In the shadow of America’s involvement in the Vietnam War, hippie culture persisted with a fashion scene that wasn’t too far removed from that of 1969, but with more flamboyance. 1970s fashion truly was a revolution reflective of that era’s culture.
The early 70s started out as an era of bright, fun colors and a lot of polyester. Tight pants and platform shoes were de rigueur. Throughout the early 70s, women sported high cut boots and pants with low rise waists. Combining some of the best elements of 1960s fashion with 1970s flair, the better designs of the time produced looks that were a perfect blend of mod and hippie.
In 1972, Joni Mitchell was a fashion icon, the epitome of early 70s style with her tie dyed blouses and sweeping caftans. The guitar-toting singer, with her bare feet and long, flowing hair wore bohemian styles that every hippie aspirant longed for.
Wide pant hems known as bell bottoms were the iconic look of the beginning of the decade, but that trend had waned later on, replaced by the pants suit, leisure suit, and the track suit, with one common trend that ran through the entire decade—the pants had to fit tight! For the first time, women from every walk of life were seen wearing pants at every occasion.
If a woman didn’t own a cowl neck sweater she was missing out, and tunics were all the rage. Culottes and robes also filled many closets, and casual fashion had reached such a peak that it was difficult to tell the difference between the dresses meant for everyday wear at home and dresses for a night out.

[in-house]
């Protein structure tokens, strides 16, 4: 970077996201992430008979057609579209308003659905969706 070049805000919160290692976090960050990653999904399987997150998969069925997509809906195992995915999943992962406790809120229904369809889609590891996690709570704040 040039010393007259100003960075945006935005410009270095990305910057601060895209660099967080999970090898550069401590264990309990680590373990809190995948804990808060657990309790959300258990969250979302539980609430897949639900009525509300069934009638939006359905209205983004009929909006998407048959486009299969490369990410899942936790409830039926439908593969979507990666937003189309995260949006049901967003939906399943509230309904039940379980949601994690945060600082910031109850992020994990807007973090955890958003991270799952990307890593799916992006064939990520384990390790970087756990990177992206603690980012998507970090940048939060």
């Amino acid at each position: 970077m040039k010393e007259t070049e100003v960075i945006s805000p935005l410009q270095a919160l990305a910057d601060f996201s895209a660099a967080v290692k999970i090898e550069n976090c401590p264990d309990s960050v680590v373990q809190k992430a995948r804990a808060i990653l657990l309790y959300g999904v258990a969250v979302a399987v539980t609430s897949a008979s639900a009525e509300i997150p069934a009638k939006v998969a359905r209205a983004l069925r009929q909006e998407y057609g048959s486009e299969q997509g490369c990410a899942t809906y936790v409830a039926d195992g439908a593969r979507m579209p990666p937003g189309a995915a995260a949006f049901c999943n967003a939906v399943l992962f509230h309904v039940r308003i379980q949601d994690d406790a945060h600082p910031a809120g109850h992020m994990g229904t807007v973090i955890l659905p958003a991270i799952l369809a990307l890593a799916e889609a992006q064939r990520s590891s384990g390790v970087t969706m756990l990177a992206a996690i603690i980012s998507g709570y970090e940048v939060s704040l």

Diane Von Furstenberg initiated one of the most iconic styles of the decade—the wrap dress. In 1974 she set out to design a casual silk jersey dress that flattered every female figure. Her design was so loved by women of the 1970s that Newsweek labeled her the “most marketable designer” of the fashion world since Coco Chanel.
The wrap dress was so popular that by 1976 Von Furstenberg had sold over five million of the comfy stylish dresses, launching the designer as a household name.
There were plenty of “fashion don’ts” during that memorable decade, including vinyl jumpsuits, enormous shirt collars that made one appear ready to take flight, fur coats, knee-high socks paired with mini skirts, and strange cut out swimsuits that left unusual tan lines on those who baked in the summer sun. Fortunately most of those fashions haven’t yet made it around to a second showing.
Bold patterns and prints with a bohemian bent were popular choices. Crazy paisleys, giant polka dots, and endless florals took center stage over those years. But by the end of the decade, the color had leached out of most fashion. Earth tones and neutrals had taken over, and brown was the color of the day.
1970s fashion may be best remembered for disco, bell bottoms, and a lot of fashion faux pas, but it was undoubtedly the design decade that challenged existing fashion conventions prior to that revolutionary era.